We all love new tech. Some of us love getting the bleeding edge, barely-on-the-market devices and some enjoy getting tech thirty years after the fact to revel in nostalgia. The similarity is that we assume we know what we’re buying and only the latter category expects used parts. But, what if the prior category is getting used parts in a new case? The University of Alabama in Huntsville has a tool for protecting us from unscrupulous manufacturers installing old flash memory.
Flash memory usually lasts longer than the devices where it is installed, so there is a market for used chips which are still “good enough” to pass for new. Of course, this is highly unethical. You would not expect to find a used transmission in your brand new car so why should your brand new tablet contain someone’s discarded memory?
The principles of flash memory are well explained by comparing them to an ordinary transistor, of which we are happy to educate you. Wear-and-tear on flash memory starts right away and the erase time gets longer and longer. By measuring how long it takes to erase, it is possible to accurately determine the age of chip in question.
Pushing the limits of flash memory’s life-span can tell a lot about how to avoid operation disruption or you can build a flash drive from parts you know are used.
Salvaging a beefy motor is one life’s greatest pleasures for a hacker, but, when it comes to using it in a new project, the lack of specs and documentation can be frustrating. [The Post Apocalyptic Inventor] has a seemingly endless stockpile of scavenged motors, and decided to do something about the problem.
Once again applying his talent for junk revival, [TPAI] has spent the last year collecting, reverse-engineering and repairing equipment built in the 1970s, to produce a complete electric motor test setup. Parameters such as stall torque, speed under no load, peak power, and more can all easily be found by use of the restored test equipment. Key operating graphs that would normally only be available in a datasheet can also be produced.
The test setup comprises of a number of magnetic particle brakes, combined power supply and control units, a trio of colossal three-phase dummy loads, and a gorgeously vintage power-factor meter.
Motors are coupled via a piece of rubber to a magnetic particle brake. The rubber contains six magnets spaced around its edge, which, combined with a hall sensor, are used to calculate the motor’s rotational speed. When power is applied to the coil inside the brake, the now magnetised internal powder causes friction between the rotor and the stator, proportional to the current through the coil. In addition to this, the brake can also measure the torque that’s being applied to the motor shaft, which allows the control units to regulate the brake either by speed or torque. An Arduino slurps data from these control units, allowing characteristics to be easily graphed.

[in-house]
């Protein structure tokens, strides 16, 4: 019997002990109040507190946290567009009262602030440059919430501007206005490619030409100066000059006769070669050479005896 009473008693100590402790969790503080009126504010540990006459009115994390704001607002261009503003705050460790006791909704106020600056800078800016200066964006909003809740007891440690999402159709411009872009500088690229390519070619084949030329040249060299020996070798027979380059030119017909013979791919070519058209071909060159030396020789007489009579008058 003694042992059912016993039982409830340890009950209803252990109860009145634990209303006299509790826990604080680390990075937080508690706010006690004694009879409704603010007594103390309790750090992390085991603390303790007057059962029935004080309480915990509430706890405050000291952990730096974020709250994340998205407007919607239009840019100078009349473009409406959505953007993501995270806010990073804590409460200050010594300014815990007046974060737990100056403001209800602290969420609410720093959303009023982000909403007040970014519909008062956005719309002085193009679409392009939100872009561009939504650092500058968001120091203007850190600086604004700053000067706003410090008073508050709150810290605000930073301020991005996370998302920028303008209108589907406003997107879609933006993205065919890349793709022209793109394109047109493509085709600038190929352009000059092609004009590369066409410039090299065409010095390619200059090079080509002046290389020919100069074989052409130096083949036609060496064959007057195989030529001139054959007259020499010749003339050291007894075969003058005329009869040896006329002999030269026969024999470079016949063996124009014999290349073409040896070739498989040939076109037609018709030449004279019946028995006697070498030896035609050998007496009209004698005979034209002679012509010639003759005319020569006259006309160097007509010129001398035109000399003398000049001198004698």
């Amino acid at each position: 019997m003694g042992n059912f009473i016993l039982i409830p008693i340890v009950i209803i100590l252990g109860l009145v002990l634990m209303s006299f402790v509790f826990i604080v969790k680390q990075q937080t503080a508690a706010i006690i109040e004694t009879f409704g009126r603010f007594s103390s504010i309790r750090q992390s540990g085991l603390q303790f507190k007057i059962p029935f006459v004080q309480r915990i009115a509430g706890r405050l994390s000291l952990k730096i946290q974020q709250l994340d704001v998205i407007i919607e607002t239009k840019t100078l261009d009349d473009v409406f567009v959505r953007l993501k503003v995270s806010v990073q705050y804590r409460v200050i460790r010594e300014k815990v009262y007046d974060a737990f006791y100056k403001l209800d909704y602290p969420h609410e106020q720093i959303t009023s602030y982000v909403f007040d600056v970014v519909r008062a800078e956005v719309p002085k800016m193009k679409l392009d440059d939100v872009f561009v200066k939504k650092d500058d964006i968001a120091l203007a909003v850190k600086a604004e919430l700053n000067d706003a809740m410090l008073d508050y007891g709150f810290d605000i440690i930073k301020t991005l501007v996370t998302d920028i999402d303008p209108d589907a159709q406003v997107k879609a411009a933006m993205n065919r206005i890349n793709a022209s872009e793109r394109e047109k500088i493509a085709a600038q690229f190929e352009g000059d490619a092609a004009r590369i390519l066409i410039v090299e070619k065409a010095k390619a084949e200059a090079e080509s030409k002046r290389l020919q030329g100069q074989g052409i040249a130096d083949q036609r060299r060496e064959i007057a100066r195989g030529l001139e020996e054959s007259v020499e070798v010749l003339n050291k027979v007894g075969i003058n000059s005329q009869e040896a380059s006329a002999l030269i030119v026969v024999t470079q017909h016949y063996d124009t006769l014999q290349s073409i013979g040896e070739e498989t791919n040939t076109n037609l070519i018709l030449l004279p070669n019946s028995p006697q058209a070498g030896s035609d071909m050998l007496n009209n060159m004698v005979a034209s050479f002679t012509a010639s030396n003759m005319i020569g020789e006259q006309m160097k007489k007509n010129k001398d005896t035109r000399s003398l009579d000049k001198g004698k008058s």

If you’re looking for more dynamometer action, last year we featured this neatly designed unit – made by some Cornell students with an impressive level of documentation.
Continue reading “Motor test bench talks the torque”
Okay fellow Make-Gyvers, what do you get when you cross a peripheral power cable jumper, a paperclip, springs, and some 3D-printed housings? DIY test lead clips.
Test clips are easily acquired, but where’s the fun in that? [notionSuday] started by removing the lead connectors from the jumper, soldering them to stripped lengths of paperclip, bent tabs off the connectors to act as stoppers, and slid springs over top. Four quick prints for the housings later, the paperclip assembly fit right inside, the tips bent and clipped to work as the makeshift clamp. Once slipped onto the ends of their multimeter probes, they worked like a charm.
Continue reading “MacGyvering Test Lead Clips”
Many tools can be used either for good or for evil — it just depends on the person flipping the switch. (And their current level of mischievousness.) We’re giving [Callan] the benefit of the doubt here and assuming that he built his remote-controlled Residual Current Device (RDC) tripper for the purpose of testing the safety of the wiring in his own home. On the other hand, he does mention using it to shut off all the power in his house during an “unrelated countdown at a party”. See? Good and evil.